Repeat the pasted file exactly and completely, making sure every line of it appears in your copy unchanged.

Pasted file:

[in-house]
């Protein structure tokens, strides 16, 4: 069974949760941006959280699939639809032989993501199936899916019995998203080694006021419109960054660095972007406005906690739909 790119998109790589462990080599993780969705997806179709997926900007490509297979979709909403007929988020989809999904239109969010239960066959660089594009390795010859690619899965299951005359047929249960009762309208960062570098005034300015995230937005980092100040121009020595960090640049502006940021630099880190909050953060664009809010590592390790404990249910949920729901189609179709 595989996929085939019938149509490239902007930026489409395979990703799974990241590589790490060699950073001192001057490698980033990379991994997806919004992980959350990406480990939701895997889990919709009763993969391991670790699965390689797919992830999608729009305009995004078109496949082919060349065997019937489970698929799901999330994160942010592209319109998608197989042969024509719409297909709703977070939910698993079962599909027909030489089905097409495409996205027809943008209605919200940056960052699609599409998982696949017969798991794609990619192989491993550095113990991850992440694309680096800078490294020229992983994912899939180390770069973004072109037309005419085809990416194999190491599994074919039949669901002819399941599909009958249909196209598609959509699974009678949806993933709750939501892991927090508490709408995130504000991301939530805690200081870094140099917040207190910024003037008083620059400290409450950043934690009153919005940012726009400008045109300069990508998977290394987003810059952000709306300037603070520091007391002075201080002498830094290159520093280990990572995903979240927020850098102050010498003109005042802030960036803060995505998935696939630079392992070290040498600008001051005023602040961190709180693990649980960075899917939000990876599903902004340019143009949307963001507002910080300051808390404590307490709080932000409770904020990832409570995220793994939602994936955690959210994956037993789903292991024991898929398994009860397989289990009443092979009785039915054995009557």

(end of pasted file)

[in-house]
């Protein structure tokens, strides 16, 4: 069974949760941006959280699939639809032989993501199936899916019995998203080694006021419109960054660095972007406005906690739909 790119998109790589462990080599993780969705997806179709997926900007490509297979979709909403007929988020989809999904239109969010239960066959660089594009390795010859690619899965299951005359047929249960009762309208960062570098005034300015995230937005980092100040121009020595960090640049502006940021630099880190909050953060664009809010590592390790404990249910949920729901189609179709 595989996929085939019938149509490239902007930026489409395979990703799974990241590589790490060699950073001192001057490698980033990379991994997806919004992980959350990406480990939701895997889990919709009763993969391991670790699965390689797919992830999608729009305009995004078109496949082919060349065997019937489970698929799901999330994160942010592209319109998608197989042969024509719409297909709703977070939910698993079962599909027909030489089905097409495409996205027809943008209605919200940056960052699609599409998982696949017969798991794609990619192989491993550095113990991850992440694309680096800078490294020229992983994912899939180390770069973004072109037309005419085809990416194999190491599994074919039949669901002819399941599909009958249909196209598609959509699974009678949806993933709750939501892991927090508490709408995130504000991301939530805690200081870094140099917040207190910024003037008083620059400290409450950043934690009153919005940012726009400008045109300069990508998977290394987003810059952000709306300037603070520091007391002075201080002498830094290159520093280990990572995903979240927020850098102050010498003109005042802030960036803060995505998935696939630079392992070290040498600008001051005023602040961190709180693990649980960075899917939000990876599903902004340019143009949307963001507002910080300051808390404590307490709080932000409770904020990832409570995220793994939602994936955690959210994956037993789903292991024991898929398994009860397989289990009443092979009785039915054995009557």